Bisphosphonates are drugs that in certain situations can help to protect your bones against some of the effects of cancer, such as pain and weakness.
Bisphosphonates are drugs that help to strengthen bones and reduce the risk of a bone breaking (fracture). They can help relieve bone pain and may be used to treat high levels of calcium in the blood (hypercalcaemia).
You may have this type of drug:
- if your cancer treatment causes bone thinning (osteoporosis). For example, if you are having treatment that causes early menopause or hormone therapy for prostate cancer
- to treat bone problems caused by secondary bone cancer
- to prevent or treat bone damage caused by myeloma
- to lower the risk of early breast cancer spreading to the bone.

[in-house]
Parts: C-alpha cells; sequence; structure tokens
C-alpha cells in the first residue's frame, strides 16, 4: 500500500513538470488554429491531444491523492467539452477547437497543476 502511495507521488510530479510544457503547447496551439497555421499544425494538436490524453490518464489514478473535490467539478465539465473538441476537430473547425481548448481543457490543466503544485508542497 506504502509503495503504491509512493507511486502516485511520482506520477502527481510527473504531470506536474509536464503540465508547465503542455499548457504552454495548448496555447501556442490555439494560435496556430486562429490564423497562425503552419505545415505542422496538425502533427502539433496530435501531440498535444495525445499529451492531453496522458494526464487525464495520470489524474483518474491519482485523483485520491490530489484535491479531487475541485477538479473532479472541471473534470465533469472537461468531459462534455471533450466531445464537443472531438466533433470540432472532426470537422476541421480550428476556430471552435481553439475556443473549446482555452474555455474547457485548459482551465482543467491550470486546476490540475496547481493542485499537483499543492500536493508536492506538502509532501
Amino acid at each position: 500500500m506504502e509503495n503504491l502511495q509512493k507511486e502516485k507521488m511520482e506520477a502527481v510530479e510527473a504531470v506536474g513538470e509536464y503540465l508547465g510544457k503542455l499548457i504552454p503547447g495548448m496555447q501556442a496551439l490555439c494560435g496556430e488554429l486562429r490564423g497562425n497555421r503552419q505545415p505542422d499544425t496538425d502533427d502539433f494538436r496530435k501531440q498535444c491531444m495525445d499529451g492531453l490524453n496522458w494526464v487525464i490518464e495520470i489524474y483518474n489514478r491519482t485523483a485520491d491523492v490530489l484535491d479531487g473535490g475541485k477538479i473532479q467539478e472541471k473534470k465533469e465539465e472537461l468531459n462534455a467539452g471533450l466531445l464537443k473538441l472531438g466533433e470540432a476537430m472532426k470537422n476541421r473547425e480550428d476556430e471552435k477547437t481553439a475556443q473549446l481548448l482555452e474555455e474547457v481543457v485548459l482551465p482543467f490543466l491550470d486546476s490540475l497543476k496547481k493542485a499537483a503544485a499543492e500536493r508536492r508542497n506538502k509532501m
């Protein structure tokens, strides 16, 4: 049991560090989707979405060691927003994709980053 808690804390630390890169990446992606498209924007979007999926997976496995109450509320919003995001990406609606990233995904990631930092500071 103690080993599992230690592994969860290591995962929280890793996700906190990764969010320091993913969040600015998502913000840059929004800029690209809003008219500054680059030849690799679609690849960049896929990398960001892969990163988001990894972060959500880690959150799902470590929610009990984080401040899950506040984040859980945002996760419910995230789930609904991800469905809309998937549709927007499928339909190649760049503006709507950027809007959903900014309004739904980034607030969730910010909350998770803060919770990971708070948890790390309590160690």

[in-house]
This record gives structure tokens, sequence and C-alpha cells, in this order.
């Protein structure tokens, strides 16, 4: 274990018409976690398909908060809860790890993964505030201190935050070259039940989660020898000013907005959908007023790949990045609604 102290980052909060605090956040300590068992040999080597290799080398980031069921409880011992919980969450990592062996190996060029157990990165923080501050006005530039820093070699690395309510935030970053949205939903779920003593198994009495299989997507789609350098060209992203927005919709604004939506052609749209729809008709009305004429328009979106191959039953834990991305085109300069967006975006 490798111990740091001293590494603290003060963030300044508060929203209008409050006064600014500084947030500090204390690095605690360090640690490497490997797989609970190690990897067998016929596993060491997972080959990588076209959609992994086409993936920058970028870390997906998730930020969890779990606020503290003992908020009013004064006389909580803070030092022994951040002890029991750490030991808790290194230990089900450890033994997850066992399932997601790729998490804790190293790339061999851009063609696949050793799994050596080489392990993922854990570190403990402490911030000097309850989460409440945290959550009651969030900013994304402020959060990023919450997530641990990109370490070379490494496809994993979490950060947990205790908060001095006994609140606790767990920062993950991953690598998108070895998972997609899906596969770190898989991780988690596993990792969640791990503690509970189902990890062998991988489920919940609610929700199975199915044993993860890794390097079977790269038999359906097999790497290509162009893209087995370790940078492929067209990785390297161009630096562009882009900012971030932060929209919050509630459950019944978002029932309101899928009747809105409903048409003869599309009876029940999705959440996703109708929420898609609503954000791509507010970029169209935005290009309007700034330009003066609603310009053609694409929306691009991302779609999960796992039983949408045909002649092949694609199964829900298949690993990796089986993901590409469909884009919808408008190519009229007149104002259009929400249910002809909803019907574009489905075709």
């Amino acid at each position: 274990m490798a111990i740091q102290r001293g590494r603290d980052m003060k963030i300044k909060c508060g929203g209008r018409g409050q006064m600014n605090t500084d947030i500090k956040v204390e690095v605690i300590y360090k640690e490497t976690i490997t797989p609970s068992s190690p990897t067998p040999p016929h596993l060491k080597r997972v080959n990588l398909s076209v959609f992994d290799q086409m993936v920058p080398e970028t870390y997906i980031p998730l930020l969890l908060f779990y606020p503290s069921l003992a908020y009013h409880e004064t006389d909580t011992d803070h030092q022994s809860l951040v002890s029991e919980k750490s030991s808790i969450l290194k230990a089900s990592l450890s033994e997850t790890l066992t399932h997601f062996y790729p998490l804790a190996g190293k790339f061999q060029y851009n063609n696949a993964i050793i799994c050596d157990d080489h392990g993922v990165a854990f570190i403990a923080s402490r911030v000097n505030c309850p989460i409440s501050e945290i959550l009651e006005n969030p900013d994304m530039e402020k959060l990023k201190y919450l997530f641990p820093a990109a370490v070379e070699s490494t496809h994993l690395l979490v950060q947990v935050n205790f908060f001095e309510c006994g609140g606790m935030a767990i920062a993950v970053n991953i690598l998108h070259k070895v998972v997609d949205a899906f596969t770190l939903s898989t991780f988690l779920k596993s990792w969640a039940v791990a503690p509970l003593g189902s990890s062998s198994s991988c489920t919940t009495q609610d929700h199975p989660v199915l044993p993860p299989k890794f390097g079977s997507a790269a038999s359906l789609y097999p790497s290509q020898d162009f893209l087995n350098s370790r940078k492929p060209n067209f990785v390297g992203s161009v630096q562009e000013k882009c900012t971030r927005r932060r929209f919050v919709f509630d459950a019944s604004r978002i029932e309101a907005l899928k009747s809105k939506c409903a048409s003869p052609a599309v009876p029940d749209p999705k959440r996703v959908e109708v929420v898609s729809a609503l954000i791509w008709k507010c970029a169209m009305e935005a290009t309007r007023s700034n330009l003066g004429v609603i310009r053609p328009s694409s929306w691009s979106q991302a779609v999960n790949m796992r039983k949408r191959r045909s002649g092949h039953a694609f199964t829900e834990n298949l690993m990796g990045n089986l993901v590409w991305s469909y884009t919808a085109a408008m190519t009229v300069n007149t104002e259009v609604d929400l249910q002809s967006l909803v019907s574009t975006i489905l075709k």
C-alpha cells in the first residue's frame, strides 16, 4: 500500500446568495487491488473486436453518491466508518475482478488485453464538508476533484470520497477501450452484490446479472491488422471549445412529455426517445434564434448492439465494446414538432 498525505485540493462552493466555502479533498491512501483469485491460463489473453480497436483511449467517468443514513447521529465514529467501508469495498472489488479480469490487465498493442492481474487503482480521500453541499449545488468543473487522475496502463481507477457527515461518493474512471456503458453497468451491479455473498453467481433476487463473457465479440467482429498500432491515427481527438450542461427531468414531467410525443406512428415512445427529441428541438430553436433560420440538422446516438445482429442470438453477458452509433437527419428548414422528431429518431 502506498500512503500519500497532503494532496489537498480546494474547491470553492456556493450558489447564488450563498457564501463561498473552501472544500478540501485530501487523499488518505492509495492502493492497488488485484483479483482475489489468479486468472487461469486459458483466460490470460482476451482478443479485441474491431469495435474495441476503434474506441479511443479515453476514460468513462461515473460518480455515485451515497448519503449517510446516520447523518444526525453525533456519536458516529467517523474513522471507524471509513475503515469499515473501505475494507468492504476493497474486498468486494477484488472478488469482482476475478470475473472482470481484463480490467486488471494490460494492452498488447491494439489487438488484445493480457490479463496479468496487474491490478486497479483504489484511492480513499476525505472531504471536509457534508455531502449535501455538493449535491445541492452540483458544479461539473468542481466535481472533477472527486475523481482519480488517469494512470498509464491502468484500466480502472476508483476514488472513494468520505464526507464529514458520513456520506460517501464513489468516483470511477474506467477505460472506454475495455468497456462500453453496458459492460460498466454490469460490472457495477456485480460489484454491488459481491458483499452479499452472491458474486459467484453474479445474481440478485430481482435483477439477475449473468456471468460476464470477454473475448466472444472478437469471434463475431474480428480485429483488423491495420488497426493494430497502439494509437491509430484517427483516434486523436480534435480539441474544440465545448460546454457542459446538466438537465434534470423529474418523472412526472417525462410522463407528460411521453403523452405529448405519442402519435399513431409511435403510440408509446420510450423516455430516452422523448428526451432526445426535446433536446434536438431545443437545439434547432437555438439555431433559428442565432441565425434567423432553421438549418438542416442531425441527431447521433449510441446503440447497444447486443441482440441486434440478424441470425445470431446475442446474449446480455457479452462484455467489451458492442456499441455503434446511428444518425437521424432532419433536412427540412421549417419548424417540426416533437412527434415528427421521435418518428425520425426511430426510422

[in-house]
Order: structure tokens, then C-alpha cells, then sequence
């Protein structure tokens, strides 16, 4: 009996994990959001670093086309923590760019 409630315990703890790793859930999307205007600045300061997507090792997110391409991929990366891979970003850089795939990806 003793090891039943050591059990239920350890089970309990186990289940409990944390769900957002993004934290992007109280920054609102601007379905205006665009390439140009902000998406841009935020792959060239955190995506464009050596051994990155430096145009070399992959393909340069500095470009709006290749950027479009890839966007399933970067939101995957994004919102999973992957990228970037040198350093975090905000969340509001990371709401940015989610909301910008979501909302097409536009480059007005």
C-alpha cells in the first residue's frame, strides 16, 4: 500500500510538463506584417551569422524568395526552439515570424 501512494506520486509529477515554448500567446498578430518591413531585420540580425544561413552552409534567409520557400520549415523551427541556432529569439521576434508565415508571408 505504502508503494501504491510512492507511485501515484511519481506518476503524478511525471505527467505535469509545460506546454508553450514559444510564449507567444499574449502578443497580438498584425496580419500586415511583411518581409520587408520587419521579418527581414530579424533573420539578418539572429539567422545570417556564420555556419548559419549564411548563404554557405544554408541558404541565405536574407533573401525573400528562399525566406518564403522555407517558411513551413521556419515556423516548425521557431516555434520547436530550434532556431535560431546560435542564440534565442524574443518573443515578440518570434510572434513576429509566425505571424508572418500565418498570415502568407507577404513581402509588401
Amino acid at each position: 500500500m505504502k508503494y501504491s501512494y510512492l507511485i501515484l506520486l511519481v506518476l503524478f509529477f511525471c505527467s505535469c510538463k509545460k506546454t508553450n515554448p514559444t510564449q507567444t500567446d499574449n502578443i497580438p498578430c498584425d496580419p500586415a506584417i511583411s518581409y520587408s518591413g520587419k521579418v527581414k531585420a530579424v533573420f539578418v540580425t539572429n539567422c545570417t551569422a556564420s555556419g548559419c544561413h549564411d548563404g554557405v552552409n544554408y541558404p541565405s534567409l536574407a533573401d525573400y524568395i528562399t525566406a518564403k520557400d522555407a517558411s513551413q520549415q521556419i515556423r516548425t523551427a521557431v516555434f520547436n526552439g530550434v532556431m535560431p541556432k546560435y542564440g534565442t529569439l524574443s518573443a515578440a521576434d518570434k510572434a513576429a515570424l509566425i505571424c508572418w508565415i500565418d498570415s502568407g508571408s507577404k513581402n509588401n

There are different types of bisphosphonates. We have more information about the most common types below. The one you have will depend on your general health and the type of cancer you have.
Zoledronic acid is a type of bisphosphate that is given by a drip (infusion). It can be used to:
- help protect the bones from the effects of some treatments for early breast cancer
- reduce the risk of early breast cancer coming back – this is called adjuvant treatment
- educe a raised calcium level in the blood caused by cancer that has spread to the bones
- treat bone weakness or pain caused by myeloma or by breast cancer that has spread to the bones.
Bisphosphonate side effects are usually mild. They include indigestion and feeling sick (nausea) and flu-like symptoms after a bisphosphonate drip. Rarely, bisphosphonates can cause damage to the jaw bone. If you have not seen a dentist for 6 months, or if you have dentures that don't fit well, you should see your dentist before taking bisphosphonates.